American Coalition for Ethanol says E15 another step closer to the consumer

Sioux Falls, SD (February 17, 2012) – The American Coalition for Ethanol (ACE), a national advocacy association for the U.S. ethanol industry, today praised the Environmental Protection Agency (EPA) for its decision to approve E15 health effects testing, a necessary step before the new fuel can be registered and ultimately made available to marketers.

ACE Executive Vice President Brian Jennings says the decision makes E15 another step closer to the consumer.

“Americans are paying record high gas prices for this time of year and E15 could save drivers 12 to 15 cents per gallon versus straight gasoline. The sooner E15 emerges on the market, the sooner consumers will be able to choose between expensive and pollution-causing gasoline, and E15, a homegrown source of clean-octane at a remarkably affordable price,” Jennings said.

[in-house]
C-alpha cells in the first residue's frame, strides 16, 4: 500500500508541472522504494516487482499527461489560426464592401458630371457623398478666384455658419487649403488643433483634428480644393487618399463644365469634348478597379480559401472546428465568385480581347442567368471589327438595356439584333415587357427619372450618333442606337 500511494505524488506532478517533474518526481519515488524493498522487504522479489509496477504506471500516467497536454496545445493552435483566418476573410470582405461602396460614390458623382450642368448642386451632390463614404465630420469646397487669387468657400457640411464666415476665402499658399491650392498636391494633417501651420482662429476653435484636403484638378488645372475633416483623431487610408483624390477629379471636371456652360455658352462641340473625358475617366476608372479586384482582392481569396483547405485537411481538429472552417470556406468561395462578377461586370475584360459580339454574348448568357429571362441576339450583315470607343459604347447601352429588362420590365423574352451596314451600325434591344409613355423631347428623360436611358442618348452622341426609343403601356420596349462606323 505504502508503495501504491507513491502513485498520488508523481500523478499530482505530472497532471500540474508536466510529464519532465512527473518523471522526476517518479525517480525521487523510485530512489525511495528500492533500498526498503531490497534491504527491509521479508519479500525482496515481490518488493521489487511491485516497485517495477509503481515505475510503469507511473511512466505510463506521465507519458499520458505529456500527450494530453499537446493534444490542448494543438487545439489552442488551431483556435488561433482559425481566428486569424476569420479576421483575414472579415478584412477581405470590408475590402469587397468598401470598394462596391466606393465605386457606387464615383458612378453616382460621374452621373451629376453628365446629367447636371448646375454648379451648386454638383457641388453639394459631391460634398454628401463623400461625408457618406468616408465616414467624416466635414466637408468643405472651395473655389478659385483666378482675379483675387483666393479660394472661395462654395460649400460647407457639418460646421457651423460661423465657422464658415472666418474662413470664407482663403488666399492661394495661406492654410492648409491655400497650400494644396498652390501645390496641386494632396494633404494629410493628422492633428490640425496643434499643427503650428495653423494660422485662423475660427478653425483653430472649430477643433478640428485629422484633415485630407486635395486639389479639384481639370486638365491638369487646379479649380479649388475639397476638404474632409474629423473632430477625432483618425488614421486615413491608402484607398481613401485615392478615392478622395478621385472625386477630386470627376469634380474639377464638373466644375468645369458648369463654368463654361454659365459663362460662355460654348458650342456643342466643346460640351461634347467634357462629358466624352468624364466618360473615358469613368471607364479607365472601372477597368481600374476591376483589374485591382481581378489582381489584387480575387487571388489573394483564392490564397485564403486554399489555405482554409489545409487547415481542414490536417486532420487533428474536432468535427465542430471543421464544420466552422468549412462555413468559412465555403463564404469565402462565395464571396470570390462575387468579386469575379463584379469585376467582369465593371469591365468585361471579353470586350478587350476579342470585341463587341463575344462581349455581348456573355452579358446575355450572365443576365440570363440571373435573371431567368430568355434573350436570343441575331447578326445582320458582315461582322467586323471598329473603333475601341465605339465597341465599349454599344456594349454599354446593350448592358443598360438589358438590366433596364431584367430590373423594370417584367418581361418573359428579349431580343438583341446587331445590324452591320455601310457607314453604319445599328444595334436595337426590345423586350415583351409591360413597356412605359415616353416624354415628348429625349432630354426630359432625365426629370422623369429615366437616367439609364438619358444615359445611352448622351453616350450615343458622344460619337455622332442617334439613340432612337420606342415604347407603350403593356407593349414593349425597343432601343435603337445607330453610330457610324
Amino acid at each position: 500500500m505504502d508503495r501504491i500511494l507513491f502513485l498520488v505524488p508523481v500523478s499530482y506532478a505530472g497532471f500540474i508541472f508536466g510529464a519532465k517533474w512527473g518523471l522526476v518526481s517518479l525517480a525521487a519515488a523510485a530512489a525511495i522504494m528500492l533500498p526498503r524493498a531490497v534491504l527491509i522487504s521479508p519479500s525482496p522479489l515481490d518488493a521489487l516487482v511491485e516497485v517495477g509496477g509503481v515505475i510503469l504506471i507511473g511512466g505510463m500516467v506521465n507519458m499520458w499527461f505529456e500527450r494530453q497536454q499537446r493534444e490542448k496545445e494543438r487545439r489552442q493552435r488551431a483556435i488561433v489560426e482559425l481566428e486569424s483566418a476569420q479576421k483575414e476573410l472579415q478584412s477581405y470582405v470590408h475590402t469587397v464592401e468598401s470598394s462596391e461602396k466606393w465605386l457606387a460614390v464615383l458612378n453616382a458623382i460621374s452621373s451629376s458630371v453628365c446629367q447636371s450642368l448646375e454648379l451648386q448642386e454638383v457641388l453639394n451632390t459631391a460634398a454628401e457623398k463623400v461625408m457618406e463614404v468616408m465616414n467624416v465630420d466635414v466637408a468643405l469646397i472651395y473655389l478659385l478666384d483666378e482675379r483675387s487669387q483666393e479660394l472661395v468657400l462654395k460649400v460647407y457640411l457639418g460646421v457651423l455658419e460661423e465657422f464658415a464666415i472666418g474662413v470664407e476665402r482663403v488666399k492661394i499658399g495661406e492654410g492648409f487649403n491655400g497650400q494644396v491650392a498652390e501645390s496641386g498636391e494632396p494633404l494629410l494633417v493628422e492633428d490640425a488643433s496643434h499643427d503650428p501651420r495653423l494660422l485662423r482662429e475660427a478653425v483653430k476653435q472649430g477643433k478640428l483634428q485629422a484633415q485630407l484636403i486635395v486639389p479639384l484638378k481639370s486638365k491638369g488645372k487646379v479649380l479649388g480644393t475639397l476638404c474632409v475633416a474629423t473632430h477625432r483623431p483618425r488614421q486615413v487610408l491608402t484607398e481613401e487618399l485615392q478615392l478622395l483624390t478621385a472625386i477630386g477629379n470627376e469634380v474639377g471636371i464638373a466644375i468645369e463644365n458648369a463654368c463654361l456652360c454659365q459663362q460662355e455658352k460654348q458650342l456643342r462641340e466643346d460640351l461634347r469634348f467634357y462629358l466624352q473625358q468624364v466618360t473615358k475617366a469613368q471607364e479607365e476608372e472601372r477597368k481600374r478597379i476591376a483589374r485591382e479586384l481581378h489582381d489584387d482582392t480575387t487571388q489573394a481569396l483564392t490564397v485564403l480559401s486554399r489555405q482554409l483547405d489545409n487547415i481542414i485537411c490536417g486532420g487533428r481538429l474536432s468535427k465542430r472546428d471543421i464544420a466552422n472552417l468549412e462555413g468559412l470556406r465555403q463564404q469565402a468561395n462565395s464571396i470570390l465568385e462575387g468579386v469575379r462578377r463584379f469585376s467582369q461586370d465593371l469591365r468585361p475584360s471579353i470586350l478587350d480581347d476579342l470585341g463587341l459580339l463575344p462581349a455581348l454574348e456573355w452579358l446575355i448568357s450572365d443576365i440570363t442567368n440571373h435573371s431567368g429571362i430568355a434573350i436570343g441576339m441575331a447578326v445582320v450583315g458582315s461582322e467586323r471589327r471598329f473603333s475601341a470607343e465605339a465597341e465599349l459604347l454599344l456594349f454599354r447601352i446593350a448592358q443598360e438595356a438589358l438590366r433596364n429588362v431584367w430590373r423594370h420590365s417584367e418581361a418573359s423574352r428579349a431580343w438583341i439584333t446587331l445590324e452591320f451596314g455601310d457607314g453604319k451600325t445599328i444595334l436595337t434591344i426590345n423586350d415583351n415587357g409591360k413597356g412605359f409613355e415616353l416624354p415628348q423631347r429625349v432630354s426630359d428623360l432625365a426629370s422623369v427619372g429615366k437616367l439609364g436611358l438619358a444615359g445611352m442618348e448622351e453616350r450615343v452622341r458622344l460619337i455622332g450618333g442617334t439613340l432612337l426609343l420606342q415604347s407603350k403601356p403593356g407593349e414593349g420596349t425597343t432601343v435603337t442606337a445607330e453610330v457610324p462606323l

ACE Senior Vice President Ron Lamberty says the fuel will likely be available soon at most retail stations.

“E15 has been tested and re-tested by EPA and DoE, and is proven safe for cars and light trucks that were manufactured in 2001 and later. Most fuel retailers can store and pump it through existing tanks and lines, and while some local regulations may still have to be changed to accommodate E15, pumps and dispensers have to pass tests using 15% ethanol to gain UL approval. The major manufacturers warranty many of their pumps up to 15% ethanol. This is about consumer choice. No stations have to sell E15, and drivers don’t have to buy it – but we are confident they will,” Lamberty said. is dedicated to serving the agricultural industry in the Carolinas and Virginia with the latest ag news, exclusive regional weather station readings, and key crop market information. The website is a companion of the Southern Farm Network, provider of daily agricultural radio programming to the Carolinas since 1974. presents radio programs, interviews and news relevant to crop and livestock production and research throughout the mid-Atlantic agricultural community.